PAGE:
Chapters 22-23 Summary

When he is fifteen years old, Eliza complains that Eugene is lazy, so his brother Ben gives him a paper route. Eugene is not really lazy, but he despises everything to do with the boarding house and so resists doing chores. Eugene is given the “Niggertown” route, which is known for being difficult to navigate and even more difficult to collect the fees. He awakens each morning at 3:30 and begins his deliveries. He feels afraid of failure, so he perseveres in delivering the papers on time and in collecting the money for the subscriptions. He is intrigued when another newspaper boy, Jennings Ware, tells him of having sex with black women.

Eugene’s persistence makes him an example to the other newsboys. He brings in a higher percentage of money than the others do, even though he has the most difficult route. One notoriously recalcitrant customer is Ella Corpening, who is seldom at home when he comes to collect. He finally catches her one Saturday evening. She is dressed up and waiting for a “white gentleman,” she says. When he comes, he will give Ella a dollar, which she will then give to Eugene. Eugene asks her what the white man is giving her the money for, and Ella replies, “Jelly roll,” which is a euphemism for sex. Fascinated by the mental images this creates, Eugene asks her to see it. She takes off her clothes and dances for him. Eugene takes off running, overcome by what he has seen.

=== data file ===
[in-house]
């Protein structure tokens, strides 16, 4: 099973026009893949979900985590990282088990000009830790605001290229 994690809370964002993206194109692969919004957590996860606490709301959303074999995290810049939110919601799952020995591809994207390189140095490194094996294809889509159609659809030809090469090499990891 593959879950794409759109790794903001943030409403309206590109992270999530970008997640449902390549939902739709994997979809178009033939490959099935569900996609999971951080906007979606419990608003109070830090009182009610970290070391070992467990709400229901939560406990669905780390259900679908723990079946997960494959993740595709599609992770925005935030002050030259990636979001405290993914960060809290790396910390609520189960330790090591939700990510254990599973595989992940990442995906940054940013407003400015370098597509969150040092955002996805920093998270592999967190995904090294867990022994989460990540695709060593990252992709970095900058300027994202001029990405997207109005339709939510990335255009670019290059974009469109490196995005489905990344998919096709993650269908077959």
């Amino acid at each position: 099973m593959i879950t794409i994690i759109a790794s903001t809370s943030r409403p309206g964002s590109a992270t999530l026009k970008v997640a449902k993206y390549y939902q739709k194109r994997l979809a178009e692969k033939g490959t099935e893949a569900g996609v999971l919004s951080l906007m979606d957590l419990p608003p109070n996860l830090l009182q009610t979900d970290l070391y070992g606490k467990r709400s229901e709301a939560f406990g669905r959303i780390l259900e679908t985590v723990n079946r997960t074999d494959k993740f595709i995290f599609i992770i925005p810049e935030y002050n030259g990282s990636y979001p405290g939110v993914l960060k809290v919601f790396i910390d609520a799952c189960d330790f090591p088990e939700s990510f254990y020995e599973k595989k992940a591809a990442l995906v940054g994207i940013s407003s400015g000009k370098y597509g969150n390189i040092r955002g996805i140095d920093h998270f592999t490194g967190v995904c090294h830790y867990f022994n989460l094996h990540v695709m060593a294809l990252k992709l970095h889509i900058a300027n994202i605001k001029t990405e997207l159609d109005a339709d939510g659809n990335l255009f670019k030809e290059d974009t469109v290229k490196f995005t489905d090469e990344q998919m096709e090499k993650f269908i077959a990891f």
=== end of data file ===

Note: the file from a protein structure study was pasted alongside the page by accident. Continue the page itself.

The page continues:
Eugene does not tell the Leonards he is working for fear that they would disapprove and lower his grades. He knows he would get a lecture on the negative effect of a lack of sleep on his health. After two years, Eugene loves the education he is receiving at the private school. He is fascinated by the classical literature he is reading. He has memorized much poetry, especially every song in Shakespeare’s plays, his favorite of which is King Lear. Mrs. Leonard and Mrs. Sheba encourage him, impressed by his intelligence and taste. They guide his reading and suggest many authors and poets that appeal to him. He reads most of the great literature of the nineteenth century, his favorite being Quentin Durward by Sir Walter Scott because of the detailed descriptions of food. Eliza goes once again to Florida for her health. Helen begins to drift around the country, singing in small cabarets. Her father writes her faithfully twice a week and occasionally sends her some money.